do with their biological characteristics. By and large, women are expected to do the
household work, including cooking. However, the same activity becomes a man’s when it
is done outside the house and has monetary value attached to it.

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Annex 4 – Definitions of key Terms

GENDER is a term that describes certain attitudes, roles and responsibilities assigned
through a social process to males and females, and can often result in different
opportunities and behavior for both men and women. Gender is:
• determined by society
• varies within and between societies
• influenced by cultural, economic, political and environmental factors
• dynamic, not static

The term “gender” is used to make it clear that the gender identity and roles of men and
women are not biologically determined.

Practical gender needs and interests - needs and interests of women and men, girls and
boys relating to their different gender roles, activities and responsibilities. Broadly
speaking, meeting practical gender needs and interests can help to improve beneficiaries’
conditions without changing their social status. For instance, building wells to reduce the
amount of time women have to spend collecting water helps to meet their practical needs,
but does not directly improve their social status.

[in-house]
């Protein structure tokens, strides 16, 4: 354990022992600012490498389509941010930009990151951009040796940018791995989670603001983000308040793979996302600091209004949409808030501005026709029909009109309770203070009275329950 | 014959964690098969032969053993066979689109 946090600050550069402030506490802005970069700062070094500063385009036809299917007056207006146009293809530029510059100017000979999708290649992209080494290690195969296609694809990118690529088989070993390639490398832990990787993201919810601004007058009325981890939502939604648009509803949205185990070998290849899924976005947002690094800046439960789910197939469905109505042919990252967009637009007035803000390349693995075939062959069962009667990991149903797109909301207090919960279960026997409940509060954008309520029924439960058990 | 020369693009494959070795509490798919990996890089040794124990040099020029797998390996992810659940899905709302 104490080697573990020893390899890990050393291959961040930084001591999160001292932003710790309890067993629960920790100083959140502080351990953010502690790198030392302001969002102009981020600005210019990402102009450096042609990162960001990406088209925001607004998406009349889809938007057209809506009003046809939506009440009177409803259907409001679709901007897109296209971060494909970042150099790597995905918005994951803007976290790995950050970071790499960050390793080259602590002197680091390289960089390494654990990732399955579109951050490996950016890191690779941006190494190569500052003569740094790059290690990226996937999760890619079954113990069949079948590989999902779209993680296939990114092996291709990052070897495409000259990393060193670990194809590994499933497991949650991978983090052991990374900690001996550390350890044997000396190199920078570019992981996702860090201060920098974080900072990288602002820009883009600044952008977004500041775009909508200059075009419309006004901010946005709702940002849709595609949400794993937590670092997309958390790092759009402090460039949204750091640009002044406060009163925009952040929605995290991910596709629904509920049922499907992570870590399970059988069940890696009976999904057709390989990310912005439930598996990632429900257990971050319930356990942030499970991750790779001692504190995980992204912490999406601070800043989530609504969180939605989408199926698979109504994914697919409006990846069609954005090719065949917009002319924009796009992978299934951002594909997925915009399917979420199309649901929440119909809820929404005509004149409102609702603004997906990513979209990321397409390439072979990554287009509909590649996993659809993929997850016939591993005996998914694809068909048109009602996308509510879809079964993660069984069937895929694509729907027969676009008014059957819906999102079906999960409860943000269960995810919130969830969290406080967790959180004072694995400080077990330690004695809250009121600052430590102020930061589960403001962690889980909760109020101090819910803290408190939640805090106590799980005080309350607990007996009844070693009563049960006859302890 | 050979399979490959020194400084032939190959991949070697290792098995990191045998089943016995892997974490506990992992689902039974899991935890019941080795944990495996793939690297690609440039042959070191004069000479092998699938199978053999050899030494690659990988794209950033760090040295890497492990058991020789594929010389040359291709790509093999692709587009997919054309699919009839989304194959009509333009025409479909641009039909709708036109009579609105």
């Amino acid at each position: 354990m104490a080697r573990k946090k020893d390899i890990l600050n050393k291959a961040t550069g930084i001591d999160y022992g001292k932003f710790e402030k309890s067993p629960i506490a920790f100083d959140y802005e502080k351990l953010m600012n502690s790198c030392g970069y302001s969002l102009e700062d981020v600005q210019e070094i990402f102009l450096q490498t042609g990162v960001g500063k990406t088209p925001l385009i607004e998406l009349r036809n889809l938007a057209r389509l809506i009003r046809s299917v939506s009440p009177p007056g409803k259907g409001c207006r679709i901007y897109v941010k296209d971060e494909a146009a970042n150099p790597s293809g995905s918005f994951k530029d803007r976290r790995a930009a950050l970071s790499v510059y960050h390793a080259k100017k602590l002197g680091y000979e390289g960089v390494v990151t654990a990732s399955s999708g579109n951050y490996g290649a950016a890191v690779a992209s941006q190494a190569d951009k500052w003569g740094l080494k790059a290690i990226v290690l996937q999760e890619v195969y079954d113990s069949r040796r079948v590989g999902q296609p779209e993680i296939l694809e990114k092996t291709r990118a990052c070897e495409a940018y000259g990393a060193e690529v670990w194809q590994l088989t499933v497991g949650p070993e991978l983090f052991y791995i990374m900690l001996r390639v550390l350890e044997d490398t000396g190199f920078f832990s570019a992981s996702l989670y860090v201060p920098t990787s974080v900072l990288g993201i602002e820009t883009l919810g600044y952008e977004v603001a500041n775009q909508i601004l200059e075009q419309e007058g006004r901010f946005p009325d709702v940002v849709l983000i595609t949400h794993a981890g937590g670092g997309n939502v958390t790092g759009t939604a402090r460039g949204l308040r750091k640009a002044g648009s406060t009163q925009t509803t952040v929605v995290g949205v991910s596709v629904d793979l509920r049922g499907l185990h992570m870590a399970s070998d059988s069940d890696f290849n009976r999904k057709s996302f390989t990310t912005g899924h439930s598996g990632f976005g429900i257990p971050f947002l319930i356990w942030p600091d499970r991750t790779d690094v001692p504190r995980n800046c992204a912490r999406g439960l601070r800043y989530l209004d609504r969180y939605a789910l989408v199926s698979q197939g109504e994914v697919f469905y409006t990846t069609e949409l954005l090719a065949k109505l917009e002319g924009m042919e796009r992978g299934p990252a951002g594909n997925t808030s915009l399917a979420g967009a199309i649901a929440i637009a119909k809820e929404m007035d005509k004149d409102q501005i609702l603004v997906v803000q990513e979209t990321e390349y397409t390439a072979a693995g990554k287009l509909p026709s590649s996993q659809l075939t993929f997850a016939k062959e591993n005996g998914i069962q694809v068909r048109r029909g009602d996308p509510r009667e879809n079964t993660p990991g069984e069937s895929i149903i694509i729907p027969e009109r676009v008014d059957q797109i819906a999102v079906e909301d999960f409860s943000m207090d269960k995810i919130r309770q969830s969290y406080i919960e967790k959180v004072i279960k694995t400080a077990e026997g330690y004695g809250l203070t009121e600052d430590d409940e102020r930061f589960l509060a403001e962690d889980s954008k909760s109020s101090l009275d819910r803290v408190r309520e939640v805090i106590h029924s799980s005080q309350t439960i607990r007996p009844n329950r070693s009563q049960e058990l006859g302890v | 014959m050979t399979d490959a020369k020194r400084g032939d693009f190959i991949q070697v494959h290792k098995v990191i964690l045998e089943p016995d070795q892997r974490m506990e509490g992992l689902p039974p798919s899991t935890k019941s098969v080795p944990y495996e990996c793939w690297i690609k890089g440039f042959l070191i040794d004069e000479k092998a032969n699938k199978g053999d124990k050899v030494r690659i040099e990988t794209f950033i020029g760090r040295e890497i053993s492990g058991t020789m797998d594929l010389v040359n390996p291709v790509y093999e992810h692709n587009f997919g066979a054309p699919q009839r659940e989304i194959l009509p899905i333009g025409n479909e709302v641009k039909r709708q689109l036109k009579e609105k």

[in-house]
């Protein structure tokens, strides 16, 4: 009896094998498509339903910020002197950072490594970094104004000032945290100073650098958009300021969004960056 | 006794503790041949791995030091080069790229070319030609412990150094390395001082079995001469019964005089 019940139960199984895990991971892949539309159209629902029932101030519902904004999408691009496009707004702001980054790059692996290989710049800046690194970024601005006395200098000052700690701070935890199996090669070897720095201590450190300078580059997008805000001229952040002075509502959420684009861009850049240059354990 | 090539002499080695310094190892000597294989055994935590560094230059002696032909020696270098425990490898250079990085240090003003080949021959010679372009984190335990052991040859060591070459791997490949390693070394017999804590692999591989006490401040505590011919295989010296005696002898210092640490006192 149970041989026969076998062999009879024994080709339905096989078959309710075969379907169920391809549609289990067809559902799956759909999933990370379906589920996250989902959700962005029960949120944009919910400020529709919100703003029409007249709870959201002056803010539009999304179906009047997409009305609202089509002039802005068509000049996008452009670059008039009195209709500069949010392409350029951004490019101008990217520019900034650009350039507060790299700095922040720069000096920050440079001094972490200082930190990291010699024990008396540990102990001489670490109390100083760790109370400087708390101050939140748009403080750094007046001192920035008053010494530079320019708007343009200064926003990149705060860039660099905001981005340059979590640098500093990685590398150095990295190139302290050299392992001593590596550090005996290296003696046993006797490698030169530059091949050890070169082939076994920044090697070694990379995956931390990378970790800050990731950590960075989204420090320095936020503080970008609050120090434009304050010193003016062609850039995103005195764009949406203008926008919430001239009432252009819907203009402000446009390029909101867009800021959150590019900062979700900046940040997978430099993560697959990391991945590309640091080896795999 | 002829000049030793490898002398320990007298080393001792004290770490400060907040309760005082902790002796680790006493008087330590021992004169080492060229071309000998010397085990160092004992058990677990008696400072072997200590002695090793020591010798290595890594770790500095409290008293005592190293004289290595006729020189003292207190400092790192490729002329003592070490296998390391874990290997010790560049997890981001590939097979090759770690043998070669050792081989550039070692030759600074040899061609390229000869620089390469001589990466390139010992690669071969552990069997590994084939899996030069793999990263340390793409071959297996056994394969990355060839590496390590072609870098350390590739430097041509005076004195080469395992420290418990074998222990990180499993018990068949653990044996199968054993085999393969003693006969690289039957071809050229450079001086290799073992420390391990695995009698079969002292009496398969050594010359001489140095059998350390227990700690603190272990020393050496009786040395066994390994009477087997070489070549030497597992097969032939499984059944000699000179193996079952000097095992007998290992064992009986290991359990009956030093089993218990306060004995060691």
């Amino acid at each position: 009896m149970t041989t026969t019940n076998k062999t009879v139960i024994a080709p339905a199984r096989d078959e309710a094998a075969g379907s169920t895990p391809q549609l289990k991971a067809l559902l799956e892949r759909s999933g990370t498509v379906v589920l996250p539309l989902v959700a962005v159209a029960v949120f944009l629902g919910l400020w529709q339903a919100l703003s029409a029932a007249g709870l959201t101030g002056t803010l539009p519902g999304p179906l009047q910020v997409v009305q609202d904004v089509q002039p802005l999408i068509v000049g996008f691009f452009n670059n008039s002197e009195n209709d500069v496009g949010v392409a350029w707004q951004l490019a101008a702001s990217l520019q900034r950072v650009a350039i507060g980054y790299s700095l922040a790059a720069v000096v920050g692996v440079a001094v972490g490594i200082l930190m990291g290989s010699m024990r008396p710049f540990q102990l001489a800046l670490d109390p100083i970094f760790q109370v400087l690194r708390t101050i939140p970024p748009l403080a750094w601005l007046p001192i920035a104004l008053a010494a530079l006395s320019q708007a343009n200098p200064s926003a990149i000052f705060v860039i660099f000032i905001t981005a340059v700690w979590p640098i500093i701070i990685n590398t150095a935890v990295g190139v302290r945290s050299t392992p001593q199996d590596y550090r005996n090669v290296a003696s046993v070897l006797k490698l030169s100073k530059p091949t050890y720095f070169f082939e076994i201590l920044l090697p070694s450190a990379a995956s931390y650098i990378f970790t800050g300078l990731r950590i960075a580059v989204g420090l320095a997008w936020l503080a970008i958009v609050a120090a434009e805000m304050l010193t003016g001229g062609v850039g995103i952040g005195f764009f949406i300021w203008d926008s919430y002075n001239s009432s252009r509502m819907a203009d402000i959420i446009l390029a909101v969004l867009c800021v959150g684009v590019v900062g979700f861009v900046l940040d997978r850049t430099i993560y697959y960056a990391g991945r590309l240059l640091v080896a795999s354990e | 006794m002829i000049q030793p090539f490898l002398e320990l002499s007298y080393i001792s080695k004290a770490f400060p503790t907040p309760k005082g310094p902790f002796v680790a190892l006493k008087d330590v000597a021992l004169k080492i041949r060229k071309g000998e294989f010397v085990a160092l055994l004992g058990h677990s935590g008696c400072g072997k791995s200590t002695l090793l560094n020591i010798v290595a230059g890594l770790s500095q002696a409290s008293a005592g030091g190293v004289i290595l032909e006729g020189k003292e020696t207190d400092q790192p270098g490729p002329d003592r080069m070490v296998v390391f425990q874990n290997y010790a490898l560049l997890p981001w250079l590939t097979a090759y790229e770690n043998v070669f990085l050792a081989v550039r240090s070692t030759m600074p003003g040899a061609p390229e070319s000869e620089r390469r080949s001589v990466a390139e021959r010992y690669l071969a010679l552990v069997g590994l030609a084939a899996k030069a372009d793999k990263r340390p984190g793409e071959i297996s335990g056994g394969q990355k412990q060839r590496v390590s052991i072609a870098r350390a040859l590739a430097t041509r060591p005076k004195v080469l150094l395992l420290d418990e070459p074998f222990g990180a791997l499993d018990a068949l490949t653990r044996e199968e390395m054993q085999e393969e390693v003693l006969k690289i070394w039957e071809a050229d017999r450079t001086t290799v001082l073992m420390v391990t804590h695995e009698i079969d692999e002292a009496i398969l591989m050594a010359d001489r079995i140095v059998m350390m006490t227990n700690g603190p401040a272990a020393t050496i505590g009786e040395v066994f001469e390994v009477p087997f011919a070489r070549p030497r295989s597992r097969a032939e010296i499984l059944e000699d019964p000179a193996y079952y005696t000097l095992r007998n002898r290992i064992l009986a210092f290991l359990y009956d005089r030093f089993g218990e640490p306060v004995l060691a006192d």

Strategic gender needs and interests - these are needs and interests of women and men,
girls and boys relating to unequal gender relations. Meeting strategic gender needs and
interests helps to tackle gender inequality by changing social relations. For instance,
changing the law to allow women to inherit land in their own right addresses women’s
strategic gender interests.

Gender Equity – it is defined as the condition of justice in relations among women and
men, leading to a condition in which women and men enjoy equal rights, opportunities
and status. The concept recognises that power relations between girls and boys, men and
women are unequal, and that such inequalities should be addressed. Gender equity now
is a step on the road towards gender equality in the future.

Gender Equality - In a gender-equal world, women and men, girls and boys would have
equal rights, responsibilities and opportunities in all spheres. This includes security and
health, a livelihood, social participation, the care of the home and dependants, and
participation in public life. In a society where the genders were equal, both women and
men would be recognised, respected and valued. Looked at another way, gender equality
is defined by the absence of gender discrimination.

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Annex 5 - Scenarios

1. A young girl in your program area is raped by the son of a powerful man in the
village when she is returning home after collecting water.

2. A village leader appointed by CARE to a monitoring committee to draw up the


list of beneficiaries for a CARE supported project includes the name of a widow
in the list only when she sleeps with him.

3. One of the women participants in a CARE program is beaten up by her husband


regularly.

4. A CARE construction supervisor in-charge of building shelters in the


rehabilitation program promises to build Mary’s house first if she allows him take
photographs of her naked. Mary gives in to his demand as she thinks she has no
choice.

5. While on field visits, an Assistant Country Director asks women field staff to